Those nations and cultural groups lobbying Western museums for the restitution of cultural property acquired during the colonial period are accustomed to having their requests denied on the grounds that modern museums should not be required to atone for historical contingencies. A recent declaration by a group of leading international museum directors phrased it like this: 'The objects and monumental works that were installed decades and even centuries ago in museums throughout Europe and America were acquired under conditions that are not comparable with current ones.
Cape TownAnyone who wants to understand the inner workings of South Africa should pay careful attention to a speech made by President Mbeki at an official funeral in the Eastern Cape on 22 June. Surrounded by powerful black leaders of the new, liberated South Africa, Mbeki gave a eulogy for the departed man and urged the nation to rally behind his dream and to carry on his work. The deceased was the leading black supporter of apartheid, Kaiser Matanzima, the former president of the Transkei 'homeland', Pretoria's ultimate stooge in the days of white minority rule.
My new book, Thinly Disguised Autobiography, is not just good. It's absolutely bloody amazing. The drug scenes make Irvine Welsh look like Mary Poppins; the sex scenes are more realistic than the real thing; it's the finest dissection of the English class system since Evelyn Waugh; the dialogue rocks; it's funny and moving, pacy, and lyrical enough when it needs to be but never so purple that you get bogged down in descriptions of trees or furniture; it's at least as wittily post-modern as Dave Eggers but without the cloying sentimentality; the squalid bits outfoul Martin Amis; it's better edited than The Corrections; and the ending, when with sorrow you reach it, turns out to be so blindingly brilliant that you go, 'Bugger me.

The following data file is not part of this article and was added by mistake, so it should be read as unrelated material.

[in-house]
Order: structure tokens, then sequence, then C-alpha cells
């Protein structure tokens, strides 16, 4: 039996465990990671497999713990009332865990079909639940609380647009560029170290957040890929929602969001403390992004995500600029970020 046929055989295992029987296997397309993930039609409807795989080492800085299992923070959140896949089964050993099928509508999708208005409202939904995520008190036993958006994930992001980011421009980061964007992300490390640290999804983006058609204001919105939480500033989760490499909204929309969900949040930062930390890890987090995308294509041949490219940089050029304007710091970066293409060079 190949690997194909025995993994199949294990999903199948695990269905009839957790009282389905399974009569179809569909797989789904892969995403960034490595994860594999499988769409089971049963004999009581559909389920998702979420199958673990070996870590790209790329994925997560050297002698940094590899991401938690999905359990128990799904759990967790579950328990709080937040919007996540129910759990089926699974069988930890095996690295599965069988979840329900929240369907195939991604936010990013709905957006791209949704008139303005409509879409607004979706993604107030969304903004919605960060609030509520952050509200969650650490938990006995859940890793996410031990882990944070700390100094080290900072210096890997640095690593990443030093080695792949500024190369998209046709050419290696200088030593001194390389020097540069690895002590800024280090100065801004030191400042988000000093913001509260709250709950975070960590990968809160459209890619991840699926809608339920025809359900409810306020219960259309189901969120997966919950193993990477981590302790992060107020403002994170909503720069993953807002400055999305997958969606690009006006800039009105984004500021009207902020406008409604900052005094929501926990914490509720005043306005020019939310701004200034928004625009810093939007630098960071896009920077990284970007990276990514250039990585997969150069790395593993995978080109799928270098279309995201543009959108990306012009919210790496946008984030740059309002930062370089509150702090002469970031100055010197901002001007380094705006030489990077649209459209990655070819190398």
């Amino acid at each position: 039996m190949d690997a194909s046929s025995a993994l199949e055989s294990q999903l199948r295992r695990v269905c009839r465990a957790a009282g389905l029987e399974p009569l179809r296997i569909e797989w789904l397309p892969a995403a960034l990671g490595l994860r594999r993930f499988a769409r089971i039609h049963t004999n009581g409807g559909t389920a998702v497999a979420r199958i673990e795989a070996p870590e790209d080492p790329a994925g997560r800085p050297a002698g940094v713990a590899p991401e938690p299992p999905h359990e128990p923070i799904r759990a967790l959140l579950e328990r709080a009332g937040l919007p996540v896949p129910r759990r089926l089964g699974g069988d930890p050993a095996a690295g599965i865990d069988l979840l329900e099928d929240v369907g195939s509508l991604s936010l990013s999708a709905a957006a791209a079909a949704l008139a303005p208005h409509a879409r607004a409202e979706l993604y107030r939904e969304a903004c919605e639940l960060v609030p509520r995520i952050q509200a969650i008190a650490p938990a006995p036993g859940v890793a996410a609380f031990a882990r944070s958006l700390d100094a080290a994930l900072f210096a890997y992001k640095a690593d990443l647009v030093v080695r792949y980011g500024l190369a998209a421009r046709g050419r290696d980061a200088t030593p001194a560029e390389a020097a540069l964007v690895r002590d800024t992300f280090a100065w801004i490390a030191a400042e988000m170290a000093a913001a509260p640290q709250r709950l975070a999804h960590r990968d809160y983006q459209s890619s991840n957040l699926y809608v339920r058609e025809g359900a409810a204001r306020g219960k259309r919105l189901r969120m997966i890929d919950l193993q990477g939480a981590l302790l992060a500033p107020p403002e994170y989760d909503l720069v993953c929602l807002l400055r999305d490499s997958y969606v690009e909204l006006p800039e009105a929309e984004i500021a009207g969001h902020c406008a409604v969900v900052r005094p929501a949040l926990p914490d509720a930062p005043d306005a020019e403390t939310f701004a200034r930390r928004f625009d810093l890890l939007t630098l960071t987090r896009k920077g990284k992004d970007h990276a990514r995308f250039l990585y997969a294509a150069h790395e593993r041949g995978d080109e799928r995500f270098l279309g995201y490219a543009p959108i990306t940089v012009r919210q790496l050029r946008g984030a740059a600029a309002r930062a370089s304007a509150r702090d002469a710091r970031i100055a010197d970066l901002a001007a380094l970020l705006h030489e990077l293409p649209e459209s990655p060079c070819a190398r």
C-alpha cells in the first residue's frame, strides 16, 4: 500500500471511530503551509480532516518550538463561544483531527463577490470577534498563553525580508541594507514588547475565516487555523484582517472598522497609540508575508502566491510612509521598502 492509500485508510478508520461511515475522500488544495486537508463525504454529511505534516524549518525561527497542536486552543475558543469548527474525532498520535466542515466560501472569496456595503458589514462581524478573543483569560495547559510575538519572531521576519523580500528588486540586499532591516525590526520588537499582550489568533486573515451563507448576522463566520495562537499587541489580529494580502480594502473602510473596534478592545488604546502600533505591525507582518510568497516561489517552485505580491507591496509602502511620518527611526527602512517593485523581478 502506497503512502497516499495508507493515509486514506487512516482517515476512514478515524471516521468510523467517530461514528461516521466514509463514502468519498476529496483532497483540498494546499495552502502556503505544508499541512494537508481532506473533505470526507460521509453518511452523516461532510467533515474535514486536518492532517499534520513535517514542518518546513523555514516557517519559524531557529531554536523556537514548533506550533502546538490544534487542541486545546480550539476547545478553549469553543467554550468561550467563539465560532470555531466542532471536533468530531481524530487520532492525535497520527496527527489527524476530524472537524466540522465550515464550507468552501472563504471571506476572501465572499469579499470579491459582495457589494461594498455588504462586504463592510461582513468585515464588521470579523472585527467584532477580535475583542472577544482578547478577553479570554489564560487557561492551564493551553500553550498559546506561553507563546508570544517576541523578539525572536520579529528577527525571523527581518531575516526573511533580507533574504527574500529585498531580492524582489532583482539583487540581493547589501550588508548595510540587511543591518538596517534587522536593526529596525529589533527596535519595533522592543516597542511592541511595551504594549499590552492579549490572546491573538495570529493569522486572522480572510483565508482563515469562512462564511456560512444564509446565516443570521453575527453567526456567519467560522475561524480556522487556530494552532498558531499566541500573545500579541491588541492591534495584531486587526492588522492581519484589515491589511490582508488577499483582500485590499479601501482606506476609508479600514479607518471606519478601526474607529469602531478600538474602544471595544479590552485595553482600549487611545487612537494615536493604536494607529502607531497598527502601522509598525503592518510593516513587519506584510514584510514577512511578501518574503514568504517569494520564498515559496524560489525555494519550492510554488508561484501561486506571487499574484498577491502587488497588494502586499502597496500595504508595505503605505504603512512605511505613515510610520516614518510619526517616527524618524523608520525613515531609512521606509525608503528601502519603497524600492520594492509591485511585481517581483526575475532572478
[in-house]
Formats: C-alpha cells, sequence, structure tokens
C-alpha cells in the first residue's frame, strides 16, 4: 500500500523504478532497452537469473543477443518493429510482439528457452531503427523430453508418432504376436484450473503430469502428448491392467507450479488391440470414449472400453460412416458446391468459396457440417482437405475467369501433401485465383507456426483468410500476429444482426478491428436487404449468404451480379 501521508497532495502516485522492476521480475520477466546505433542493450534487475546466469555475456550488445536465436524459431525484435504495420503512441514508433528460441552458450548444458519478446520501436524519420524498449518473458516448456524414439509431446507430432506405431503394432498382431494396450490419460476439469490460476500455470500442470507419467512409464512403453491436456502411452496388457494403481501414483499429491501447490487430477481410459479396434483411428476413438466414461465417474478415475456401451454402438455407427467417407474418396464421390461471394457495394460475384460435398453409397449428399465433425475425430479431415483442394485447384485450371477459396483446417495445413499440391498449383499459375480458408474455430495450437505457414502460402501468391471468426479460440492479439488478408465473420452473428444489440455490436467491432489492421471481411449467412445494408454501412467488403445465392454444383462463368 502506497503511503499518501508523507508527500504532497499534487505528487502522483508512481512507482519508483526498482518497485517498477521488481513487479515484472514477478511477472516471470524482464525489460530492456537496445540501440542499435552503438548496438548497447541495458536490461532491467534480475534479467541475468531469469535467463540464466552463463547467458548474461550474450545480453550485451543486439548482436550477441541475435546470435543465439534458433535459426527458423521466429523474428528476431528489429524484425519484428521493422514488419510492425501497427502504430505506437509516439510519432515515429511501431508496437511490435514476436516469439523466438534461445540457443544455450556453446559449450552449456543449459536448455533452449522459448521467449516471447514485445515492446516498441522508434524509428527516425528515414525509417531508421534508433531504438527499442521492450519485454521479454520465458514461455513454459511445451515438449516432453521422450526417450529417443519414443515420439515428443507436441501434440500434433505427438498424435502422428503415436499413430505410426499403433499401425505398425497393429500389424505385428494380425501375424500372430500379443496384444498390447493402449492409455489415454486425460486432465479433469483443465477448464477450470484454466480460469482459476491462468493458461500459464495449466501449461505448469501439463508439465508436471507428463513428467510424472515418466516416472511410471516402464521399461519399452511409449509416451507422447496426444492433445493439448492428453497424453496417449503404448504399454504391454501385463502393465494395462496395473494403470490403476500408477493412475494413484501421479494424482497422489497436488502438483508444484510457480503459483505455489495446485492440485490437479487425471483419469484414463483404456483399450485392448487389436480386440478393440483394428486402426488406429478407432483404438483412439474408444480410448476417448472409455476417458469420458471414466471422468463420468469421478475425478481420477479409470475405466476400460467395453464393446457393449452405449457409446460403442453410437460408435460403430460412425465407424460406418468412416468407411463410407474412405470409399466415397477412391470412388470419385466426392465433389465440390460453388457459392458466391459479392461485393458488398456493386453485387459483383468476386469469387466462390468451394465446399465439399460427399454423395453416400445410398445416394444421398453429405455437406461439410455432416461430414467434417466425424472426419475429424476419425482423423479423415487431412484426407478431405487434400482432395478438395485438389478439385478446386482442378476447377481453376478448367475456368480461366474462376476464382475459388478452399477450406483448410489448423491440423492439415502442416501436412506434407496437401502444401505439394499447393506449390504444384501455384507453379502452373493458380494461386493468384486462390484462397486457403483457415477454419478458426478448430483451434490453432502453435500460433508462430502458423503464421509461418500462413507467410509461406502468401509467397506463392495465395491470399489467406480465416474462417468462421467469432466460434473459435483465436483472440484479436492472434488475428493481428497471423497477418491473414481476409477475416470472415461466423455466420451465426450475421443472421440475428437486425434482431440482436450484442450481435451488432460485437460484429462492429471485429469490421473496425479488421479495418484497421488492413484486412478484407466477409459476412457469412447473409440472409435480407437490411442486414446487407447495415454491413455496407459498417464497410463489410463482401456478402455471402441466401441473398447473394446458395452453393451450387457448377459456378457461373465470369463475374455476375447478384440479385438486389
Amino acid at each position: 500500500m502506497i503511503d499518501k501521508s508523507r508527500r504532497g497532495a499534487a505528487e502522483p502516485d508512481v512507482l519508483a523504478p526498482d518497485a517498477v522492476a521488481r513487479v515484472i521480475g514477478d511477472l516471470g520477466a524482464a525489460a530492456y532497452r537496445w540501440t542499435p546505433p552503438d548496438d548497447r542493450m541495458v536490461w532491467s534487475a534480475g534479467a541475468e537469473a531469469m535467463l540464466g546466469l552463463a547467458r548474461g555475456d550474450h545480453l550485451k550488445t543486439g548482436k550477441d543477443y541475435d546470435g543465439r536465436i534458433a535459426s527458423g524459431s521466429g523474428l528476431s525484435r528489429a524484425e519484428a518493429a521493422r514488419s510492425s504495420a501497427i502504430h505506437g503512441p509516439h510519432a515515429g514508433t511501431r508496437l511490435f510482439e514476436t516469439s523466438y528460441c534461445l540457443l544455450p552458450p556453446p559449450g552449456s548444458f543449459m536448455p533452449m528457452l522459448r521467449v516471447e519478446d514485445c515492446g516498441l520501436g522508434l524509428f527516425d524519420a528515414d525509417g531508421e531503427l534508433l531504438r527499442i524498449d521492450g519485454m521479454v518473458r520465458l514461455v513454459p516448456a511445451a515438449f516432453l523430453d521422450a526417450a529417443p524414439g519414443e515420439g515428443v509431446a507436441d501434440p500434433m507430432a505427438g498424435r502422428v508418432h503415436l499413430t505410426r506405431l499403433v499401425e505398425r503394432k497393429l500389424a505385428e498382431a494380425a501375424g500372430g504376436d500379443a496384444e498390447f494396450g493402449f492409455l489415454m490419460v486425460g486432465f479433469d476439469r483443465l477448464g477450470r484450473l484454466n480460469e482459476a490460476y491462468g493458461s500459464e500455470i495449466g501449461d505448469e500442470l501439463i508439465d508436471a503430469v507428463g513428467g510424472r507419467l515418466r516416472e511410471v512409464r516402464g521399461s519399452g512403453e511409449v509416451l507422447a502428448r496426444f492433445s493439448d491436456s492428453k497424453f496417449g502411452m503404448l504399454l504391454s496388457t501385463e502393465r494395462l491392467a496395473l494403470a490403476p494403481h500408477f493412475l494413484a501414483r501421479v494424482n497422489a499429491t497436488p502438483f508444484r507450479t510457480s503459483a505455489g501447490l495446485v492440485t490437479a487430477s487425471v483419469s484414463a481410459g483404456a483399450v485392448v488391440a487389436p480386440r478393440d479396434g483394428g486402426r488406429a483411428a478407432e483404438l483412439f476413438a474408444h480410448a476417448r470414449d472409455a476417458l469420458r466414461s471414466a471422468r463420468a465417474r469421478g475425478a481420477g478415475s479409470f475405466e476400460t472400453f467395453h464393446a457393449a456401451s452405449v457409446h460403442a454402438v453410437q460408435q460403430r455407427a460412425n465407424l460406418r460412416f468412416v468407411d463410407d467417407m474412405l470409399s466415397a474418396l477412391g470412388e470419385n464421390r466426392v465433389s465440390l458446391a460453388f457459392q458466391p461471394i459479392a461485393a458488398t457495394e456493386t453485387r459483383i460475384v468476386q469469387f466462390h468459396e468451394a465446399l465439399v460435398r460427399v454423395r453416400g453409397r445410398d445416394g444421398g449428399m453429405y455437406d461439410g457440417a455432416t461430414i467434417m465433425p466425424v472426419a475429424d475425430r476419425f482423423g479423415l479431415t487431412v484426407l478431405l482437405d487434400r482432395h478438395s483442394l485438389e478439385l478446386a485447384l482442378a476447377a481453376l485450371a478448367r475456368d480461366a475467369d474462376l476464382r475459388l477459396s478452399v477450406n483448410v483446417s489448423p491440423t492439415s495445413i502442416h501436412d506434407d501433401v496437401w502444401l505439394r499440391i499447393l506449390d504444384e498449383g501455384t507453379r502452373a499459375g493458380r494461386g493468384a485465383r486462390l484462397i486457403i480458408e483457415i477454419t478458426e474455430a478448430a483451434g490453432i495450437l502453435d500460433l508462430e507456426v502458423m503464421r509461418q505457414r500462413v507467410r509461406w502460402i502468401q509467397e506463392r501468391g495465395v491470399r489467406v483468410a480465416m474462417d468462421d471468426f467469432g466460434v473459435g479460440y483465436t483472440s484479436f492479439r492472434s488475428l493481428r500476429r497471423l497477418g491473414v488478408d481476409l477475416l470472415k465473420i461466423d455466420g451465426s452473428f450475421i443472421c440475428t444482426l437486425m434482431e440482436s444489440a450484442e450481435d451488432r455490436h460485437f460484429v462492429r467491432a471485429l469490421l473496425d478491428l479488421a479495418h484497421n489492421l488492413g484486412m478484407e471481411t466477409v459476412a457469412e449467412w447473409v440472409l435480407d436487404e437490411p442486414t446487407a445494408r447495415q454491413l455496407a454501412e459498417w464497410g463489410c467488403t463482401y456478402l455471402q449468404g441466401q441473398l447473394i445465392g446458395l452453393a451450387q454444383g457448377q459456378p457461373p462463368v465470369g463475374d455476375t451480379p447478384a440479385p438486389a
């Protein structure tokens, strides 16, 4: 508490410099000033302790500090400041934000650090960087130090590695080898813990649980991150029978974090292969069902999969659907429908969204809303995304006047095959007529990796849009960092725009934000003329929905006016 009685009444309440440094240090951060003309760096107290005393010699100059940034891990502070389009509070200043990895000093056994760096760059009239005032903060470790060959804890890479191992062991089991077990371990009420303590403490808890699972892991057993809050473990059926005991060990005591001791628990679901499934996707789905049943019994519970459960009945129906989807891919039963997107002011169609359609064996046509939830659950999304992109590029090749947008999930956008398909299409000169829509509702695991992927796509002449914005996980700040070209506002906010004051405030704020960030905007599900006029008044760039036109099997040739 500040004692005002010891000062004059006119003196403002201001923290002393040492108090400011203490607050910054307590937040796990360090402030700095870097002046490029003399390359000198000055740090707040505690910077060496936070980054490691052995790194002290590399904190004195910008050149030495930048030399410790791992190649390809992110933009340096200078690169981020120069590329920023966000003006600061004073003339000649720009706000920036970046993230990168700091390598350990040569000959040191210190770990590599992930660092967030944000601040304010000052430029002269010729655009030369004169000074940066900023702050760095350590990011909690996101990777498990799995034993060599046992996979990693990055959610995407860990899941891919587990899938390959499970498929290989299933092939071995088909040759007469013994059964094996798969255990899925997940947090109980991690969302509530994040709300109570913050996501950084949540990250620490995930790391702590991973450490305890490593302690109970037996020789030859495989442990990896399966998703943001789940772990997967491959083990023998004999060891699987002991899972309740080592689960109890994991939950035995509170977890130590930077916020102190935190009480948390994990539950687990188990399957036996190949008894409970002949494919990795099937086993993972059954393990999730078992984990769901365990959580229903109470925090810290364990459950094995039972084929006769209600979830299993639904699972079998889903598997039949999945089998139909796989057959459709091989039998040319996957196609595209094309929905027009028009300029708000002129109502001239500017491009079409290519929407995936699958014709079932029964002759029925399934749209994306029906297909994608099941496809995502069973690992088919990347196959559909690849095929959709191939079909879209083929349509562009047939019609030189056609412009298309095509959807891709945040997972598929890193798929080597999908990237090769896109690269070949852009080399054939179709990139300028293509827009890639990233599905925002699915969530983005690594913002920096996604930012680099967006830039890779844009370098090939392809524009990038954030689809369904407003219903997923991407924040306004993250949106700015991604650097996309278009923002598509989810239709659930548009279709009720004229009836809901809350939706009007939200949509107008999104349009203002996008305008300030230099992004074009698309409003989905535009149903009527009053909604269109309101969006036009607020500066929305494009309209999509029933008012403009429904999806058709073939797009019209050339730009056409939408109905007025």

Power cuts and rolling blackouts are about as Old Labour as rising taxes and paranoia about spooks, so it should come as no surprise that astute observers of the political scene are stockpiling candles. A report published this week explains why. According to the Institution of Civil Engineers (Ice), Britain is heading for a repeat of the 1974 three-day week, with the government forced to impose power cuts and homes left without light and heat.
They are among the most hated people in urban Britain and – because many of them are from west Africa – often the victims of racial abuse. But, says Andrew Gimson, without their bravery and dedication our civilisation might collapse Get a proper job, get a life, sod off back to Africa, black monkey, African prick, storm trooper, German scum. These are among the many insults thrown at parking wardens as they go about their daily work.